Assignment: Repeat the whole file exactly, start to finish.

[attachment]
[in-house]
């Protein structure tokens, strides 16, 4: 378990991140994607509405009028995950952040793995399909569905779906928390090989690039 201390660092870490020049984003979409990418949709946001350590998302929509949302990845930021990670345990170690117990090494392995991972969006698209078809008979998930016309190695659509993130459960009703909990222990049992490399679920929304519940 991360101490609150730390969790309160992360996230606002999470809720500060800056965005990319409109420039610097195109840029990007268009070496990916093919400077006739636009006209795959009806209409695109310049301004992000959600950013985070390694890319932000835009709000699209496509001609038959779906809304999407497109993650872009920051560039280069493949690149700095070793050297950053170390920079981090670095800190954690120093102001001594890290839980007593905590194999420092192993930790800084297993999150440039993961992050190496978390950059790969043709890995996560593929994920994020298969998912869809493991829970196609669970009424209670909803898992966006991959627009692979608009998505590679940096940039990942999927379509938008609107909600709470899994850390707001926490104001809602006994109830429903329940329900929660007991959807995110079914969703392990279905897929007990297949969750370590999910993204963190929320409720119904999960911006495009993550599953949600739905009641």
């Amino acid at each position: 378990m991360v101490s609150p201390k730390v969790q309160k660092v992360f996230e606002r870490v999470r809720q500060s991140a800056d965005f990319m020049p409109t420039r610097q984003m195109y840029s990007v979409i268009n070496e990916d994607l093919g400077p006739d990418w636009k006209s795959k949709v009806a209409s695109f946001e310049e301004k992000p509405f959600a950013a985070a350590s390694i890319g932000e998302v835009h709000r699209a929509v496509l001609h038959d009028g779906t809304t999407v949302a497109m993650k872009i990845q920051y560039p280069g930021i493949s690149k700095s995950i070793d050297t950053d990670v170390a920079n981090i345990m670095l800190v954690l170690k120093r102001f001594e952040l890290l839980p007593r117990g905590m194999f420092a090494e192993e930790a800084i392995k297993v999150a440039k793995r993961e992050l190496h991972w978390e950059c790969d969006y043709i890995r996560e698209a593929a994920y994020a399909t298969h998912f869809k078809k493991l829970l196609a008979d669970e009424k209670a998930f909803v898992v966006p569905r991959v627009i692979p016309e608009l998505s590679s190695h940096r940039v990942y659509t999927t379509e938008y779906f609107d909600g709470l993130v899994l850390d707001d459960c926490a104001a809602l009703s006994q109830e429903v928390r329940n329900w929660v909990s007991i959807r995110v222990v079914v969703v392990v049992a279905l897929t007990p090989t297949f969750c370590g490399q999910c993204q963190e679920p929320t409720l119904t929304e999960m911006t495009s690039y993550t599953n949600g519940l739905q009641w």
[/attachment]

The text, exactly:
[in-house]
């Protein structure tokens, strides 16, 4: 378990991140994607509405009028995950952040793995399909569905779906928390090989690039 201390660092870490020049984003979409990418949709946001350590998302929509949302990845930021990670345990170690117990090494392995991972969006698209078809008979998930016309190695659509993130459960009703909990222990049992490399679920929304519940 991360101490609150730390969790309160992360996230606002999470809720500060800056965005990319409109420039610097195109840029990007268009070496990916093919400077006739636009006209795959009806209409695109310049301004992000959600950013985070390694890319932000835009709000699209496509001609038959779906809304999407497109993650872009920051560039280069493949690149700095070793050297950053170390920079981090670095800190954690120093102001001594890290839980007593905590194999420092192993930790800084297993999150440039993961992050190496978390950059790969043709890995996560593929994920994020298969998912869809493991829970196609669970009424209670909803898992966006991959627009692979608009998505590679940096940039990942999927379509938008609107909600709470899994850390707001926490104001809602006994109830429903329940329900929660007991959807995110079914969703392990279905897929007990297949969750370590999910993204963190929320409720119904999960911006495009993550599953949600739905009641």
């Amino acid at each position: 378990m991360v101490s609150p201390k730390v969790q309160k660092v992360f996230e606002r870490v999470r809720q500060s991140a800056d965005f990319m020049p409109t420039r610097q984003m195109y840029s990007v979409i268009n070496e990916d994607l093919g400077p006739d990418w636009k006209s795959k949709v009806a209409s695109f946001e310049e301004k992000p509405f959600a950013a985070a350590s390694i890319g932000e998302v835009h709000r699209a929509v496509l001609h038959d009028g779906t809304t999407v949302a497109m993650k872009i990845q920051y560039p280069g930021i493949s690149k700095s995950i070793d050297t950053d990670v170390a920079n981090i345990m670095l800190v954690l170690k120093r102001f001594e952040l890290l839980p007593r117990g905590m194999f420092a090494e192993e930790a800084i392995k297993v999150a440039k793995r993961e992050l190496h991972w978390e950059c790969d969006y043709i890995r996560e698209a593929a994920y994020a399909t298969h998912f869809k078809k493991l829970l196609a008979d669970e009424k209670a998930f909803v898992v966006p569905r991959v627009i692979p016309e608009l998505s590679s190695h940096r940039v990942y659509t999927t379509e938008y779906f609107d909600g709470l993130v899994l850390d707001d459960c926490a104001a809602l009703s006994q109830e429903v928390r329940n329900w929660v909990s007991i959807r995110v222990v079914v969703v392990v049992a279905l897929t007990p090989t297949f969750c370590g490399q999910c993204q963190e679920p929320t409720l119904t929304e999960m911006t495009s690039y993550t599953n949600g519940l739905q009641w």